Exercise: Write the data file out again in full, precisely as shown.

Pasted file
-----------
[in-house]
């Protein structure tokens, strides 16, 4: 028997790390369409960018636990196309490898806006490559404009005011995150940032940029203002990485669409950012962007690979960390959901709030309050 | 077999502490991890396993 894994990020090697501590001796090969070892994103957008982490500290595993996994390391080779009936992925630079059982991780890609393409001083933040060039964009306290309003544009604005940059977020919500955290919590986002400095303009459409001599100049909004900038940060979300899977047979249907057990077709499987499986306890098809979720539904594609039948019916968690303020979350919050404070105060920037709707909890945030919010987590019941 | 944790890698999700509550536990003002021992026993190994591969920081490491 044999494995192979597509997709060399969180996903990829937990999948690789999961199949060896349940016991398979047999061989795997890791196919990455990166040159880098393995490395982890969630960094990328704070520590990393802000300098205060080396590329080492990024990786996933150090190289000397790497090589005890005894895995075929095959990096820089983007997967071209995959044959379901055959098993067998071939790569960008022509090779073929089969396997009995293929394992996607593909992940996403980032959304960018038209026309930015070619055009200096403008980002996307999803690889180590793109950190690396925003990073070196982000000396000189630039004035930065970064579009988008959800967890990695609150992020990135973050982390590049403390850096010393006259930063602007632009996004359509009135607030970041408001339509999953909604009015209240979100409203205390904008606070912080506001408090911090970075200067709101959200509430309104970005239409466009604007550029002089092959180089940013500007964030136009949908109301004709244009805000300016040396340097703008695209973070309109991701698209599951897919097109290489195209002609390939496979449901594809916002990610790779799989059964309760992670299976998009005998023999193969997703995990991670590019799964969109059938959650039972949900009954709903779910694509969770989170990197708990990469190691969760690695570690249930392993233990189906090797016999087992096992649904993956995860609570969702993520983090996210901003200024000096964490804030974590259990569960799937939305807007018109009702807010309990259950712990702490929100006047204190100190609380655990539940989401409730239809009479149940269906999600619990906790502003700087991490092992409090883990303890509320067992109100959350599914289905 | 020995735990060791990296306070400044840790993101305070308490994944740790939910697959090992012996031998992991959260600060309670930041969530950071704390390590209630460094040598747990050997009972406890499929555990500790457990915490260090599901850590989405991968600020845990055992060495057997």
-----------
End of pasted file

[in-house]
């Protein structure tokens, strides 16, 4: 028997790390369409960018636990196309490898806006490559404009005011995150940032940029203002990485669409950012962007690979960390959901709030309050 | 077999502490991890396993 894994990020090697501590001796090969070892994103957008982490500290595993996994390391080779009936992925630079059982991780890609393409001083933040060039964009306290309003544009604005940059977020919500955290919590986002400095303009459409001599100049909004900038940060979300899977047979249907057990077709499987499986306890098809979720539904594609039948019916968690303020979350919050404070105060920037709707909890945030919010987590019941 | 944790890698999700509550536990003002021992026993190994591969920081490491 044999494995192979597509997709060399969180996903990829937990999948690789999961199949060896349940016991398979047999061989795997890791196919990455990166040159880098393995490395982890969630960094990328704070520590990393802000300098205060080396590329080492990024990786996933150090190289000397790497090589005890005894895995075929095959990096820089983007997967071209995959044959379901055959098993067998071939790569960008022509090779073929089969396997009995293929394992996607593909992940996403980032959304960018038209026309930015070619055009200096403008980002996307999803690889180590793109950190690396925003990073070196982000000396000189630039004035930065970064579009988008959800967890990695609150992020990135973050982390590049403390850096010393006259930063602007632009996004359509009135607030970041408001339509999953909604009015209240979100409203205390904008606070912080506001408090911090970075200067709101959200509430309104970005239409466009604007550029002089092959180089940013500007964030136009949908109301004709244009805000300016040396340097703008695209973070309109991701698209599951897919097109290489195209002609390939496979449901594809916002990610790779799989059964309760992670299976998009005998023999193969997703995990991670590019799964969109059938959650039972949900009954709903779910694509969770989170990197708990990469190691969760690695570690249930392993233990189906090797016999087992096992649904993956995860609570969702993520983090996210901003200024000096964490804030974590259990569960799937939305807007018109009702807010309990259950712990702490929100006047204190100190609380655990539940989401409730239809009479149940269906999600619990906790502003700087991490092992409090883990303890509320067992109100959350599914289905 | 020995735990060791990296306070400044840790993101305070308490994944740790939910697959090992012996031998992991959260600060309670930041969530950071704390390590209630460094040598747990050997009972406890499929555990500790457990915490260090599901850590989405991968600020845990055992060495057997």